If you wanted to do "Child's Play" in 2019, the place to start isn't by putting a fresh coat of paint on the original film, it's by cracking open the movie and getting to the core concept: a toy that looks disturbingly like ones that children love comes to life and murders people. My generation had Chucky, my parents' generation had Talky Tina. And I've seen enough of my mom's old dolls to know that Talky Tina looked a lot like what little girls were playing with in 1963. 

As someone who spends a not insignificant amount of time browsing toy aisles, I think your best basis for a modern "Child's Play" would be some kind of blind-box toy, like Hatchimals or LOL Surprise or other things I see advertised when I watch "Teen Titans Go!" like I did this morning. If you want to go the doll route, I think options are a little limited by the domination of multimedia franchises, your DC Superhero Girls and Barbies and Disney Princesses. I assume Monster High and My Little Pony still hold a decent share of the willowy wide-eyed doll market, which NuChucky seems to be leaning into facially, if not in any other aspect. I suppose you could also do something closer to the American Girl dolls, which would have a closer look and size to the original Chucky, even if they'd require some other changes. 

It's similar to some of the problems with 2017's "It." It's all well and good to want to move the children's section from the 1950s to the 1980s, but that transition doesn't work without making other alterations, so that the story concept—in particular, the aspects that make it scary—fit in the new cultural context you've transplanted the story into. In 1958, "clown" meant Bozo and Red Skelton and Barnum & Bailey. In 1985, "clown" meant John Wayne Gacy and "Poltergeist." In a lot of ways, It as a novel tracks how clowns lost their innocence just as the protagonists did. 

Pennywise works in the It novel and original miniseries because it's familiar. It's somewhat believable that Georgie Denbrough would see a friendly clown and strike up a conversation with it in 1958. That's a lot less believable in the Stranger Danger 1980s, where even aside from the fear of child kidnappings (something the new movie did incorporate into the update) clowns were viewed with a much greater level of suspicion and fear.

If you wanted Pennywise to be something friendly and familiar in a 1988 setting, you'd either make him a cartoon character with heavy merchandising, or you'd make him a Muppet. I suppose he could be a Mister Rogers/Captain Kangaroo/LeVar Burton-style children's TV host, but I think that would require more significant changes to the story structure. Though playing on some of the more salacious urban legends about characters like Barney the Dinosaur and Fred Rogers could make for very interesting horror.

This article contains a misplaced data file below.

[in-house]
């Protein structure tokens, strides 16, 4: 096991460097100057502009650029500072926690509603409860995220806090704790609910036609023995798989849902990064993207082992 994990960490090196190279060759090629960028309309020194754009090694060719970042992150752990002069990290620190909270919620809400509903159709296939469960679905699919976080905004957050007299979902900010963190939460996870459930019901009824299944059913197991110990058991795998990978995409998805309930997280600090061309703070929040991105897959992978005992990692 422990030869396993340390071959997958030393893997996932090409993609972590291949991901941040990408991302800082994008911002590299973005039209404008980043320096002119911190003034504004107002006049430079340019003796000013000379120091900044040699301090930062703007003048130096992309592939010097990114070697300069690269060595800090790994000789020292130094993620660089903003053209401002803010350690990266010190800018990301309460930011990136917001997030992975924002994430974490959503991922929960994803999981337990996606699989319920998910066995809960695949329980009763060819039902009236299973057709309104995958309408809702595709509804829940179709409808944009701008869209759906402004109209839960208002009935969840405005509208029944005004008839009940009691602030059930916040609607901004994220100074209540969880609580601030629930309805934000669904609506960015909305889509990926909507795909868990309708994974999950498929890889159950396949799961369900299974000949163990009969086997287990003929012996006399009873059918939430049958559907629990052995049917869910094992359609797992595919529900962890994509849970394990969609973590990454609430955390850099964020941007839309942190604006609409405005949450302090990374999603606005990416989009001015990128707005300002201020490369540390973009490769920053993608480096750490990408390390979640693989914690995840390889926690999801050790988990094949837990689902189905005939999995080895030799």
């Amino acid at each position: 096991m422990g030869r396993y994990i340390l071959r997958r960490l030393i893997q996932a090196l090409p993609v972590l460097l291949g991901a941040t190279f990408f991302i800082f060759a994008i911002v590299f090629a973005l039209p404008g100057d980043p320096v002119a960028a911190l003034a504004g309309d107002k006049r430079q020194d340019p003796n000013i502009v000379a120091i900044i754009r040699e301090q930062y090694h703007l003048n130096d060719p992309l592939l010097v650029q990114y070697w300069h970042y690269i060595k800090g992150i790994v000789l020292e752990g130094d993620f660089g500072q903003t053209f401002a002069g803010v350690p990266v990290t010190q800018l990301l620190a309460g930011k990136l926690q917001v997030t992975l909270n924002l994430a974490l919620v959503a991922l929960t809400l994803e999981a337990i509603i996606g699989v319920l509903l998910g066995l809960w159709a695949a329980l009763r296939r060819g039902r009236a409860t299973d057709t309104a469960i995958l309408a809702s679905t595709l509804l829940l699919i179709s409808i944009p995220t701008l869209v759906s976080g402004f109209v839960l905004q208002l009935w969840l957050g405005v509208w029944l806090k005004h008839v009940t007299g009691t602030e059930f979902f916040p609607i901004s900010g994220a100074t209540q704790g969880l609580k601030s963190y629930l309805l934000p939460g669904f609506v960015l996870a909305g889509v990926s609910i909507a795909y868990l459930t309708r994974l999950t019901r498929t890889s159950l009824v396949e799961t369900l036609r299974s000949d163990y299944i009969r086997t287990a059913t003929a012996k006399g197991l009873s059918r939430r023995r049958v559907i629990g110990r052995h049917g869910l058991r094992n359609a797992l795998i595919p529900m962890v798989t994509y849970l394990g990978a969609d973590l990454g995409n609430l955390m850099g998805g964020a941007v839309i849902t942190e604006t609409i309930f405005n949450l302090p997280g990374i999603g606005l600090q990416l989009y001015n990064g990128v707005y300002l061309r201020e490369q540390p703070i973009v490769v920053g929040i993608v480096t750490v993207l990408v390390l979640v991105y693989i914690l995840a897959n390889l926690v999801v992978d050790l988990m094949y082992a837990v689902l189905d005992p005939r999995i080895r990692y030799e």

Similarly, in the novel, Eddie Kaspbrak is a hypochondriac and germophobe, so to terrify him in 1958, Pennywise takes the form of a "leper"—who's later determined to be a syphilitic hobo. The recent movie keeps this scene intact (though losing a lot of what gave it context), but as someone who was a kid in the '80s, syphilitic hobos weren't exactly commonplace fears. Instead, D.A.R.E. and urban myth and TV drilled into me a fear of "junkies" and AIDS even in the rural midwestern towns where I grew up. It's especially galling because there is a thematic thread of homophobia and the AIDS epidemic running through the 1980s segments of the It novel, so it wouldn't have been a whole-cloth invention either. 

The problem here is one of transliteration rather than translation. When converting a text from one language to another, you can try to do a one-to-one, word-by-word literal transliteration, but in doing so, it's likely that you'll lose some of the meaning. On the other hand, you can try to capture the intended meaning and connotation, but may have to be a little less literal in your word selection. The balance between these two approaches is part of why there's so many different modern English versions of texts like Beowulf and The Odyssey that were written in (effectively) different languages. It's why there's a current furor among Internet man-children that Square Enix censors shrunk Tifa's breasts in the new Final Fantasy VII remake

I think a similar issue plagues these nostalgic horror movies. They try to update only the setting and aesthetics without realizing how integral those things are to the story and the scares. The result is a warmed-over remake that doesn't pack the same punch as the original because it's tapped into fears from thirty years ago instead of current fears.

And it's not hard to see why this would happen. If you remade "Child's Play" to be about an American Girl-style doll, you'd end up alienating the Chucky fans and creating immediate bad press from the people most likely to pay for a ticket. And I'm sure the copyright holders and corporate powers are in play here: Chucky is a known quantity with merchandising possibilities and brand recognition, and especially in the current Hollywood economy, I can't imagine many of the pursestring-holders ditching that for a less recognizable main character.